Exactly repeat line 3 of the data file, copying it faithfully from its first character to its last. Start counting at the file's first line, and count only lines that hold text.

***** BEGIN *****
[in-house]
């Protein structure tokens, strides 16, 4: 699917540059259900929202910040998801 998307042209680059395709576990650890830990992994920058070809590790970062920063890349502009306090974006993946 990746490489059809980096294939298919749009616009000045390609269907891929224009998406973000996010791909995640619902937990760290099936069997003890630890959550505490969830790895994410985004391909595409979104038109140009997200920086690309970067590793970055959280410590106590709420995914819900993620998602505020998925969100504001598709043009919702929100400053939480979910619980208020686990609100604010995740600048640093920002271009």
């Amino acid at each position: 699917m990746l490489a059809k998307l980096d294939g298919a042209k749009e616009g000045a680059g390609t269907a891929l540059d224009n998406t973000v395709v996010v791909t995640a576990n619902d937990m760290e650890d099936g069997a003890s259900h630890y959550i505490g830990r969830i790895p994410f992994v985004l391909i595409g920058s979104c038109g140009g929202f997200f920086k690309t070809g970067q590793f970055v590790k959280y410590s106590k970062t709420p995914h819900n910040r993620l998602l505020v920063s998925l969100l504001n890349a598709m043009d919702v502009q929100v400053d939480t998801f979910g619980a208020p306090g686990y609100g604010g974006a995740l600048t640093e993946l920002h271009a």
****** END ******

């Amino acid at each position: 699917m990746l490489a059809k998307l980096d294939g298919a042209k749009e616009g000045a680059g390609t269907a891929l540059d224009n998406t973000v395709v996010v791909t995640a576990n619902d937990m760290e650890d099936g069997a003890s259900h630890y959550i505490g830990r969830i790895p994410f992994v985004l391909i595409g920058s979104c038109g140009g929202f997200f920086k690309t070809g970067q590793f970055v590790k959280y410590s106590k970062t709420p995914h819900n910040r993620l998602l505020v920063s998925l969100l504001n890349a598709m043009d919702v502009q929100v400053d939480t998801f979910g619980a208020p306090g686990y609100g604010g974006a995740l600048t640093e993946l920002h271009a």